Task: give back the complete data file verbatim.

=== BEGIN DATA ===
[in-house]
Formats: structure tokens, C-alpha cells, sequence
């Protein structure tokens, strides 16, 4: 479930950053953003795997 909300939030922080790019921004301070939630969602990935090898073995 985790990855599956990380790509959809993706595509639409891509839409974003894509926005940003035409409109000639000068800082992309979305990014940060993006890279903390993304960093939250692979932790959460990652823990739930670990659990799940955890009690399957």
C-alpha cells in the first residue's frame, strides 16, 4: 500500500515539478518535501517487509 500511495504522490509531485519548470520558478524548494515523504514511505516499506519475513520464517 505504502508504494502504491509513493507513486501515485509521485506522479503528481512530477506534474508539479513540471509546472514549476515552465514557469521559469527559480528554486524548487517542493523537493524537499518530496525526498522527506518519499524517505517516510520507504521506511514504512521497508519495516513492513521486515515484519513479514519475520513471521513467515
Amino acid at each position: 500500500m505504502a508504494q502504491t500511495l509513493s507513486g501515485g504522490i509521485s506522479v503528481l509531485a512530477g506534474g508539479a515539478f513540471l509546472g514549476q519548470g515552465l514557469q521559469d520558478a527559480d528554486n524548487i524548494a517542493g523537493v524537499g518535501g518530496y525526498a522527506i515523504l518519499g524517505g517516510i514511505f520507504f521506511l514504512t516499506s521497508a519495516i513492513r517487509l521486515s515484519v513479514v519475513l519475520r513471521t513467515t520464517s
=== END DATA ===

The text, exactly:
[in-house]
Formats: structure tokens, C-alpha cells, sequence
């Protein structure tokens, strides 16, 4: 479930950053953003795997 909300939030922080790019921004301070939630969602990935090898073995 985790990855599956990380790509959809993706595509639409891509839409974003894509926005940003035409409109000639000068800082992309979305990014940060993006890279903390993304960093939250692979932790959460990652823990739930670990659990799940955890009690399957």
C-alpha cells in the first residue's frame, strides 16, 4: 500500500515539478518535501517487509 500511495504522490509531485519548470520558478524548494515523504514511505516499506519475513520464517 505504502508504494502504491509513493507513486501515485509521485506522479503528481512530477506534474508539479513540471509546472514549476515552465514557469521559469527559480528554486524548487517542493523537493524537499518530496525526498522527506518519499524517505517516510520507504521506511514504512521497508519495516513492513521486515515484519513479514519475520513471521513467515
Amino acid at each position: 500500500m505504502a508504494q502504491t500511495l509513493s507513486g501515485g504522490i509521485s506522479v503528481l509531485a512530477g506534474g508539479a515539478f513540471l509546472g514549476q519548470g515552465l514557469q521559469d520558478a527559480d528554486n524548487i524548494a517542493g523537493v524537499g518535501g518530496y525526498a522527506i515523504l518519499g524517505g517516510i514511505f520507504f521506511l514504512t516499506s521497508a519495516i513492513r517487509l521486515s515484519v513479514v519475513l519475520r513471521t513467515t520464517s